Golf Instruction

10 Ways To Improve Your Short Game

Simple tips to get it up and down more


Don't freeze your swing on pitch shots

Don't freeze your swing on pitch shots
Even though you are trying to hit the ball a lesser distance on pitch shots, this does not mean that you should abandon the mechanics of your swing. According to Stan Utley, "It starts with a good setup. Take a slightly closed stance and square the face (1). On the backswing, let your right wrist hinge a little so the handle stays fairly close to you (2). Make sure you turn your body--proven here by the creases in my pants at the top of my right leg. On the downswing, turn toward the target, with your hips level at the finish (3)."

More: Pitch Shots, by Stan Utley


Utilize the bounce on pitches

Utilize the bounce on pitches
In order to get a pitch shot as close to the hole as possible, be sure to take advantage of the bounce that comes with the shot. Krista Dunton advocates this tip, saying that "These will help you slide the club through the grass and hit soft, floating shotsbut only if your hands are in line with (or slightly behind) the clubhead at impact. If you press your hands forward, as you would with a chip shot, you de-loft the clubface and risk getting the club stuck in the grass."

More: Use The Bounce On Soft Pitches, by Krista Dunton


Pitch with your arms

Pitch with your arms
If you are adding wrist action to your pitch shots, it increases the chance of hitting it fat or thin. According to Zach Johnson, you should be using your arms more. "When you sole the club, notice that your arms form a "V" shape. Your goal is to preserve the "V" as you swing the club back and through. There should be very little hand action or forearm rotation. All you're trying to do is maintain the clubface loft that you established at address. That makes the ball fly nice and high and with plenty of spin. Keep it simple."

More: Zach Johnson: Steal My Feel, by Zach Johnson


Slide the clubface under the ball on flop shots

In order to hit an accurate flop shot, slide the clubface under the ball, and have the clubhead pass the shaft at impact. According to Stewart Cink, "It's important to set the clubface open at address (pointing right of the target), which adds more loft, and then grip the club -- in that order. You can even weaken your grip, your hands rotated toward the target; that will soften the shot even more. But the key is to open the clubface before you take your grip."

More: Flop Shot, by Stewart Cink


Slam the club to hit a flop shot

Though many players may not fully commit on a flop shot, this is necessary to get the full effect of the swing. According to Luke Guthrie, to hit this shot properly, "I open the clubface, extend my left shoulder going back, and thenbam!slam the club into the ground. I know this sounds scary, but the bounce of the wedge will do its job to prevent the club from digging. The key is to not slam the club and stop. You need to keep the clubhead moving forward full-throttle, with the face pointing at the sky."

More: Luke Guthrie: Steal My Feel, by Luke Guthrie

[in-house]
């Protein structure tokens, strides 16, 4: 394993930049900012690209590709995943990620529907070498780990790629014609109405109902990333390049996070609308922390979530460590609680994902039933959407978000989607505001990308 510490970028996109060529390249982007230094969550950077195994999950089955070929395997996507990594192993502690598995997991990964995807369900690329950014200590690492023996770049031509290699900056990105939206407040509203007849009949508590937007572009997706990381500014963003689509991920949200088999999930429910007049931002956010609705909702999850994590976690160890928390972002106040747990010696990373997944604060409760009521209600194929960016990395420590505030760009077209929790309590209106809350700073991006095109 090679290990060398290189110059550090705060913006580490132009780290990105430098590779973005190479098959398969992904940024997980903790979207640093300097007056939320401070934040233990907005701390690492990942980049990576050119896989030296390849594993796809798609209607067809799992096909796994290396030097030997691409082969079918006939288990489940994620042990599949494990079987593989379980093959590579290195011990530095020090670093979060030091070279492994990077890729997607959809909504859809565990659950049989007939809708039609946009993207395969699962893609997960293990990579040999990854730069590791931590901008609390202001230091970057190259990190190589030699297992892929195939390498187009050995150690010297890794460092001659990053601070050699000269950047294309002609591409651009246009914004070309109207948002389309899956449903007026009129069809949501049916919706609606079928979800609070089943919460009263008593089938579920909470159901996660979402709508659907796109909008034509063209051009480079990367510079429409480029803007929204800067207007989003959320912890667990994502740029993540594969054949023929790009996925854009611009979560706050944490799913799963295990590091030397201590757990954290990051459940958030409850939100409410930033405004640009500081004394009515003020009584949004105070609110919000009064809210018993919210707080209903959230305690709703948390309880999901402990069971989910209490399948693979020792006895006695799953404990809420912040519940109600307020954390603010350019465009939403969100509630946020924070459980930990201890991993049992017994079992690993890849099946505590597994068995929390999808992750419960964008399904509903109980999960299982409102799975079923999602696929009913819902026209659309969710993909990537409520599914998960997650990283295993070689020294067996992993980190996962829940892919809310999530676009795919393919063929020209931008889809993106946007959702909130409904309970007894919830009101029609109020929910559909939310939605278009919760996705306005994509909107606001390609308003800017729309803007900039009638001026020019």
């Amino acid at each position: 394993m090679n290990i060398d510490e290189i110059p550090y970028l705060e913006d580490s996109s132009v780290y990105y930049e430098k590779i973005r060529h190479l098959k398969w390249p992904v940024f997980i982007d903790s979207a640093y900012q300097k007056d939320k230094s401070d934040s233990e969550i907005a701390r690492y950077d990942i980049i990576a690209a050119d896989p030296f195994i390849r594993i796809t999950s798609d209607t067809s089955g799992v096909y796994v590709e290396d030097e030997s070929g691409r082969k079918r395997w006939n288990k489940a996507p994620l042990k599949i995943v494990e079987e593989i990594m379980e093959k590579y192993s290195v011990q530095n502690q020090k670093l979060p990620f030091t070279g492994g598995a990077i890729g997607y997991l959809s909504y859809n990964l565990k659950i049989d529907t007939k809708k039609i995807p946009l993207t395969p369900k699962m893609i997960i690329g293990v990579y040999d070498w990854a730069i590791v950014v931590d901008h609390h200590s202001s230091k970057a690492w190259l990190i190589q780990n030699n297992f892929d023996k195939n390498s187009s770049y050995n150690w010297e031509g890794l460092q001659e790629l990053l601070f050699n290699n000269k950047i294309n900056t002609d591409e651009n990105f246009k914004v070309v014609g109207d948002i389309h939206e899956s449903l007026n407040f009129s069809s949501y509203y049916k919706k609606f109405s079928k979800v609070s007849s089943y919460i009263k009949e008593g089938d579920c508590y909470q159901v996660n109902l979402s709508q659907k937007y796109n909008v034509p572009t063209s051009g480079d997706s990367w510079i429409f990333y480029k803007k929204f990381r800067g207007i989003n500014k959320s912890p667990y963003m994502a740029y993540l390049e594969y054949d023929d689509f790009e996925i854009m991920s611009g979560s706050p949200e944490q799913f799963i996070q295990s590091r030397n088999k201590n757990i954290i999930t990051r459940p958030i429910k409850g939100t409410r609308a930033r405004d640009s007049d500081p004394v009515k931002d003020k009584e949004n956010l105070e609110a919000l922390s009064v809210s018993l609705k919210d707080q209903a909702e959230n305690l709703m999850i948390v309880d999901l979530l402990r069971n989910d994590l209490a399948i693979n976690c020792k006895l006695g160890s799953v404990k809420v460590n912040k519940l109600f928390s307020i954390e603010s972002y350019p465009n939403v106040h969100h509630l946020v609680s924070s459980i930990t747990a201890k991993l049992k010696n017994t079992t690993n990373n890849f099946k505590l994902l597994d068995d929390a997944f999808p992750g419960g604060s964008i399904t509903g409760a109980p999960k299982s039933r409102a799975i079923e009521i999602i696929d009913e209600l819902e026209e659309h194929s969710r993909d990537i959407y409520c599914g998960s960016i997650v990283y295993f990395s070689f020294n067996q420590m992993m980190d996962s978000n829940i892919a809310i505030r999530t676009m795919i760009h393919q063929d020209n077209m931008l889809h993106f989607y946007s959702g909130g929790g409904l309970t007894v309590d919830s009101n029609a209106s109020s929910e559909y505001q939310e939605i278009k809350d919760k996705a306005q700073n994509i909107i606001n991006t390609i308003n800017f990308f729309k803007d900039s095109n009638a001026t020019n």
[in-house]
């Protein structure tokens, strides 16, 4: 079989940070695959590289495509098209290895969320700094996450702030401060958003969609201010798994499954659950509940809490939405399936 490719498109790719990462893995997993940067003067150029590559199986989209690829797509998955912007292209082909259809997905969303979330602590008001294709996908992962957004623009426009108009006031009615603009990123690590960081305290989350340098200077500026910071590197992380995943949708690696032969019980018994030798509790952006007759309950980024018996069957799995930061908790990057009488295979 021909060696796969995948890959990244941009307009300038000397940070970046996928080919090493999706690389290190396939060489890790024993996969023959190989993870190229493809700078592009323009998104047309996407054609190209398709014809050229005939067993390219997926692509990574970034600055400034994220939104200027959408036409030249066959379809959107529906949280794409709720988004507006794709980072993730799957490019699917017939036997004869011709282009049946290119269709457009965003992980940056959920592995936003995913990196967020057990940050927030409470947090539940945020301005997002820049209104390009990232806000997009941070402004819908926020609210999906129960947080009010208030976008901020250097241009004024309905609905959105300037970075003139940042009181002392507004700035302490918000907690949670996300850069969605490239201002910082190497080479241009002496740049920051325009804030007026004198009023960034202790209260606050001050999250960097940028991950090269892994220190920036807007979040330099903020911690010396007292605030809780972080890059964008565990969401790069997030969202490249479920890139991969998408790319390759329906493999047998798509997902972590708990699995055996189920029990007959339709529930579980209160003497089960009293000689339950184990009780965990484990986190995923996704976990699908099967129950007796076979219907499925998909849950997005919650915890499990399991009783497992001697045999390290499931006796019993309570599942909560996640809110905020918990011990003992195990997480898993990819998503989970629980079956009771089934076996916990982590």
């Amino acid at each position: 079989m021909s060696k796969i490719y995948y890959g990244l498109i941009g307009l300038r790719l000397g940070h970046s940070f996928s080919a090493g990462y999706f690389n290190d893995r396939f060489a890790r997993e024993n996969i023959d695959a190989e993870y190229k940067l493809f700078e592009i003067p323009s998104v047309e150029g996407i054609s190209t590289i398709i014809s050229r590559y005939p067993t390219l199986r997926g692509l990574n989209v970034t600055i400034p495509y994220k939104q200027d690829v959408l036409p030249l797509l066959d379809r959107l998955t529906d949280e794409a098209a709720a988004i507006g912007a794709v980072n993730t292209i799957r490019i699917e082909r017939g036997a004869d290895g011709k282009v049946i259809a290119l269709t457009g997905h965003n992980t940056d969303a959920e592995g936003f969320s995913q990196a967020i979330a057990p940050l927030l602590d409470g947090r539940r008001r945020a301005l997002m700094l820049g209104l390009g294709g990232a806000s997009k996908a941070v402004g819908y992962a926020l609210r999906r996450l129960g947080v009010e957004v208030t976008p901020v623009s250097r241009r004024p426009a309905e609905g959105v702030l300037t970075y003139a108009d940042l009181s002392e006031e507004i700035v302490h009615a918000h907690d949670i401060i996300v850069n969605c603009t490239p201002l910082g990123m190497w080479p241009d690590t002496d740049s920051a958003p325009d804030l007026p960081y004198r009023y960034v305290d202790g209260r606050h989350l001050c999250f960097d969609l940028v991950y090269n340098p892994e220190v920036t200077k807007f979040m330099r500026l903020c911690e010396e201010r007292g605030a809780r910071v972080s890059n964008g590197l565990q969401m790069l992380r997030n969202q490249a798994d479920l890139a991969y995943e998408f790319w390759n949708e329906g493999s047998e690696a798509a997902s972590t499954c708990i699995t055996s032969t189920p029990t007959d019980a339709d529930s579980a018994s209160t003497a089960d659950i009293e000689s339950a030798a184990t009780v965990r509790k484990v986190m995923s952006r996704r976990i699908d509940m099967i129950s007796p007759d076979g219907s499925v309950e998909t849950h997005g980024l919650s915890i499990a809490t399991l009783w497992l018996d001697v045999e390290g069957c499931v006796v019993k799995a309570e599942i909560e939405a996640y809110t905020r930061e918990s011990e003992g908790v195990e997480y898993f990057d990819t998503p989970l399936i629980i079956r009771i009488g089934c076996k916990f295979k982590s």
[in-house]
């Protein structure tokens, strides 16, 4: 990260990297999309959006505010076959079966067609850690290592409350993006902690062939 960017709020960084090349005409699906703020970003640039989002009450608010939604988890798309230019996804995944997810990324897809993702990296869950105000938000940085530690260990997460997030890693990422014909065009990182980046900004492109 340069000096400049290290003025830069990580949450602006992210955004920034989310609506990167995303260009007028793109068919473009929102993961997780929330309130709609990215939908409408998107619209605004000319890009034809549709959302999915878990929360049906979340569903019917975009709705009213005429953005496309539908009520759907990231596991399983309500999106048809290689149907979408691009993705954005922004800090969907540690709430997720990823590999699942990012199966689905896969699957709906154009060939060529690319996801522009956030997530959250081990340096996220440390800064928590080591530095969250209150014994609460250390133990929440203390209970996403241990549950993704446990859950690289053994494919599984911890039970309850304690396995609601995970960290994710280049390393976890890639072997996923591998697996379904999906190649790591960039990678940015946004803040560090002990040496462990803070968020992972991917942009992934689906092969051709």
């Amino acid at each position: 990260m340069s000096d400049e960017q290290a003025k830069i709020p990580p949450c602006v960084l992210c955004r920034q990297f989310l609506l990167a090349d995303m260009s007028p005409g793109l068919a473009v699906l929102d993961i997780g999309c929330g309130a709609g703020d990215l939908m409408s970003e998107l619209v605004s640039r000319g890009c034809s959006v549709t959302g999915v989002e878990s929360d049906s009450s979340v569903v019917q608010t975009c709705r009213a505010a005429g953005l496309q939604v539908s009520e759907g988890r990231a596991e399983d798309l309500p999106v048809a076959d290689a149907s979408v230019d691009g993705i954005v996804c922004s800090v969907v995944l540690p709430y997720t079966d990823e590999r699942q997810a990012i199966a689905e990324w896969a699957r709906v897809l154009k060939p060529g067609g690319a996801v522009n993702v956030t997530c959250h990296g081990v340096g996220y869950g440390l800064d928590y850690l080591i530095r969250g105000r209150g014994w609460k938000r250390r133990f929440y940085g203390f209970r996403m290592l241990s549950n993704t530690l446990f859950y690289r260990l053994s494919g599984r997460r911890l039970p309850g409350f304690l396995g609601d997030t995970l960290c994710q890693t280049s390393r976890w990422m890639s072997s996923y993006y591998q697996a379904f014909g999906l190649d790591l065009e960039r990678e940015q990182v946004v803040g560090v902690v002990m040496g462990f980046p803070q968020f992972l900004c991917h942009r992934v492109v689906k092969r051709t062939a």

Hinge your wrists to bump-and-run

With the bump-and-run shot, the goal is to bounce the ball short of the green and roll it to the hole, In order to do this properly, Rick Smith says to "Set the ball back in your stance with the shaft leaning forward, which will reduce the loft on the shot. Hinge your wrists during the backswing, and maintain that wrist set all the way to the finish. Pivot your chest toward the target as your arms swing through. You should make a descending blow, and take a bit of a divot in front of the ball."

More: Learn The Bump-And-Run, by Rick Smith


Keep your hands softened on chips

In order to chip to the best of one's ability, soft hands are a necessity, just like in any other sport. Tiger Woods advocates this tip, and recommends "light grip pressure (about 4 on a scale of 1-10, with 10 being the tightest) to ensure a lack of tension in your arms and softness in your hands. Then you simply use the basic chipping technique ball toward the back of a slightly open stance to promote ball-first contact, chin high and back straight."

More: Soften Hands, Save Shots, by Tiger Woods


Chip with an extended shaft

An easy tip to the golfer struggling with their short game is to wedge a second staff or alignment stick onto the grip end of a club. According to Ron Stockton, "When you hit chip shots with this extended club, the extra shaft shouldn't touch your body as you swing through the ball. If it does, it means you're scooping at impact the most common fault in chipping. Here's a good swing thought: Keep the top of the grip moving toward the target as you swing through. Do that, and you'll chip the ball with more consistency."

More: [Chip Check](, by Ron Stockton


It's all in the left arm

Keep in mind that the left arm is always the arm that controls your chipping stroke. According to Tom Watson, "Let the left hand and arm start the backswing together as a unit, with a slight hinging of the wrists. Then, on the downswing, make sure the left arm leads the clubhead into the ball...I remind myself of two key moves when I'm chipping: (1) Keep my head still by looking at a dimple on the back of the ball; (2) Hit that dimple with the center of the clubface."

More: Rule No. 1 In Chipping, by Tom Watson


Let your body rotate for better contact

In order to connect as solidly as possible on chips, rotate your body forward in the swing. According to Butch Harmon, "It gets your weight to your front foot and keeps the shaft leaning toward the target at impact all things you see in great chippers. I think of the right knee as a trigger for the downswing. Give it a try: Swing the clubhead back, then kick your right knee toward your left knee. This will unlock your right side and get your whole body rotating forward."

More: Don't Forget The Lower Body On Chips, by Butch Harmon